As reported by The Beat Blog, The U.S. Transportation Department (DOT) once more postponed to November 2012, its decision on whether requiring or not airlines to distribute their ancillary service content through the Global Distribution Systems companies (GDSs).
DOT’s spokesman confirmed: “We intend to issue our new proposed airline consumer rule late fall of this year. Because there are complex issues being addressed in this rule making, additional time is needed for this analysis.” Consequently, the ongoing battle between airlines and GDSs seems to be good for another extra time and the coming presidential election is not likely to bring this issue to closure. It looks like the DOT is giving some time to the market to find a solution to its problem without its help.
Meantime, in the travel marketplace, parties in favor and against regulation stick to their beliefs. From the proponents’ side, GDSs, along with travel management companies and corporations keep pressing the DOT to require suppliers to display ancillary services in GDSs in order to protect traveler’s interests. From the opponents’ point of view, most U.S. carriers disagree with an intervention from Washington and they defend the right to decide whichever sales channel they would like to go with. According to them, such a rule would enhance an anti-competitive system that empowers the GDS in the market and slows down fair competition from other travel technology providers. Besides it would “harm consumers by increasing airline distribution costs, since GDSs would charge the airlines fees to upload the information into the GDS system”.
Making Ancillary Services Available
Third-parties may wonder what the rationale behind DOT’s intervention is. Following the first series of regulations, airlines significantly improved the transparency of information and guaranteed the ability for consumers to get all the information about additional fees – which puts down regulation supporters’ first arguments. The DOT’s intervention raises an interesting question: what direction do we want the industry to take? One could think that beyond the claim of defending travelers’ interests, GDSs are probably more defending their own market shares. Sadly, the travel market already knows enough barriers to innovate; requiring airlines to make ancillary content available through GDSs is likely to make things more painful.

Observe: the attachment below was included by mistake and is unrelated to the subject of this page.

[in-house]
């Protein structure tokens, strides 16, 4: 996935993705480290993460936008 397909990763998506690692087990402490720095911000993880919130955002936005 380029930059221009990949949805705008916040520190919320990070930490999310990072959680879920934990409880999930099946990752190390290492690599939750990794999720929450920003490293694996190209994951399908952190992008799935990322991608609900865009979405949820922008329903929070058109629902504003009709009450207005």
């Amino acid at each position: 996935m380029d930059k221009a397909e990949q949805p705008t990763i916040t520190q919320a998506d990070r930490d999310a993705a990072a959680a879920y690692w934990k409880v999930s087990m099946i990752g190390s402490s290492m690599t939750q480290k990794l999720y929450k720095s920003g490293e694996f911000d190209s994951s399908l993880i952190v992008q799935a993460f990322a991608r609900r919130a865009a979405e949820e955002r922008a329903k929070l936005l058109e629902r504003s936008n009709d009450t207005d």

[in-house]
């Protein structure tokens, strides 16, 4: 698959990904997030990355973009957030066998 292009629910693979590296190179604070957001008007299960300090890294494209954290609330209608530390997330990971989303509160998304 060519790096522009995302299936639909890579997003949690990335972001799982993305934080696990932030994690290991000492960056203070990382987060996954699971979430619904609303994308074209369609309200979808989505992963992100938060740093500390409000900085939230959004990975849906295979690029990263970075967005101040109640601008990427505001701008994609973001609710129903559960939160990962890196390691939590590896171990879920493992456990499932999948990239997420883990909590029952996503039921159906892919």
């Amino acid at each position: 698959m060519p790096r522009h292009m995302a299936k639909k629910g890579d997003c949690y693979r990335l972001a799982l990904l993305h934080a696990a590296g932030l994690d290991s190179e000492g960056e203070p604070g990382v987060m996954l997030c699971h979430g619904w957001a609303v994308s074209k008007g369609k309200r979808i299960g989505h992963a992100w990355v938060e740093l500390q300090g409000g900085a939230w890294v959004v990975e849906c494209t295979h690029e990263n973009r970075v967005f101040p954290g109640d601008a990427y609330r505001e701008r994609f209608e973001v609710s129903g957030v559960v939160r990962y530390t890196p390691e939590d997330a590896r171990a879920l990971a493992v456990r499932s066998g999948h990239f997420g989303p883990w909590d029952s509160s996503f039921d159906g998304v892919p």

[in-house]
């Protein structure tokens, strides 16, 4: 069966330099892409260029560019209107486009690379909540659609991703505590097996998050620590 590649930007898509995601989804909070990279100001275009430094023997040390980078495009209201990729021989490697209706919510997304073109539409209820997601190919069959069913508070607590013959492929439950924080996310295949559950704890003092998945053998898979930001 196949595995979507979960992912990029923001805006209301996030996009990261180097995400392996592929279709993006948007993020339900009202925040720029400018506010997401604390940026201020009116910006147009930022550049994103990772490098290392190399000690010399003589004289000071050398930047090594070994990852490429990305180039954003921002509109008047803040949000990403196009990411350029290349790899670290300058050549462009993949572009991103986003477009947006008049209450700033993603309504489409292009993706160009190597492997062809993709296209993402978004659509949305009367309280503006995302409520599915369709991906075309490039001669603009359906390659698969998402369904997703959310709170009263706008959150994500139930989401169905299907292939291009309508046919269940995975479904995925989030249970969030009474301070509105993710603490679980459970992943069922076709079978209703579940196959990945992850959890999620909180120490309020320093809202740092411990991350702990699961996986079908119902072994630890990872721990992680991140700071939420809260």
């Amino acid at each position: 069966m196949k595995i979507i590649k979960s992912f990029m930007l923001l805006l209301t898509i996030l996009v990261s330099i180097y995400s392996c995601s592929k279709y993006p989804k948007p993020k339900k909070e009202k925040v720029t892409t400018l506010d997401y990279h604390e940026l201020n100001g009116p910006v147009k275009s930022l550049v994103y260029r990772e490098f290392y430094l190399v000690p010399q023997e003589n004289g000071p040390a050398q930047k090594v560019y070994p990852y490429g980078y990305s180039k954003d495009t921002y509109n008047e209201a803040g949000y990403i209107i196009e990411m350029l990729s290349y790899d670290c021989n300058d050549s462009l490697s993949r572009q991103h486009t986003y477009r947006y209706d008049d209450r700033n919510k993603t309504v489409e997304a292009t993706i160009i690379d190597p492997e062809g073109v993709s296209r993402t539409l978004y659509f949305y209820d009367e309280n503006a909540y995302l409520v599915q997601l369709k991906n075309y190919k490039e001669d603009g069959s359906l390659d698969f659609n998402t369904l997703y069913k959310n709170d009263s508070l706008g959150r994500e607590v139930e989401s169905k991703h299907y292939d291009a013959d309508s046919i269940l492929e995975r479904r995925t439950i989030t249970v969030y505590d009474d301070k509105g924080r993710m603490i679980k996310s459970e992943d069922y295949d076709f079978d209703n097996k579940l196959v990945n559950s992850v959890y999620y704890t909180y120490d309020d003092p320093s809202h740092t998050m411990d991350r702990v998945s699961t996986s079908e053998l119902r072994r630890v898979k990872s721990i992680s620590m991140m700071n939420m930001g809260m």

The role of small companies in innovation should not be underestimated, according to Michael Strauss, CEO of PASS Consulting Corporation: “Global distribution systems have not rejected progress, but they have not decisively pursued innovation. Others set the pace and the standards – and the GDS are suffering from their lack of innovation now. What the large companies cannot do, the small ones can usually do better. Small companies are often the drivers of innovation – to the benefit of major players in every industry as well”. Although GDSs claim to provide a technology that could meet carriers’ needs, their standardized approach is not enough. Over the last years, third-party travel technology providers including PASS have continuously innovated and supported the industry with airline distribution technology that allows greater flexibility. Interfering in GDSs and airlines commercial relationship would definitely be a leap backwards giving us a whiff of the past. The market should be able to self regulate since the technology is available out there. What the industry needs is that companies open access to their content and that is probably a requirement that should be mandated by the government. In the words of Strauss, “We all need open systems which build on each other. We all underestimate technology, but it is that piece of the overall puzzle that will provide us with innovation while keeping the flexibility we need.”
Image by tratong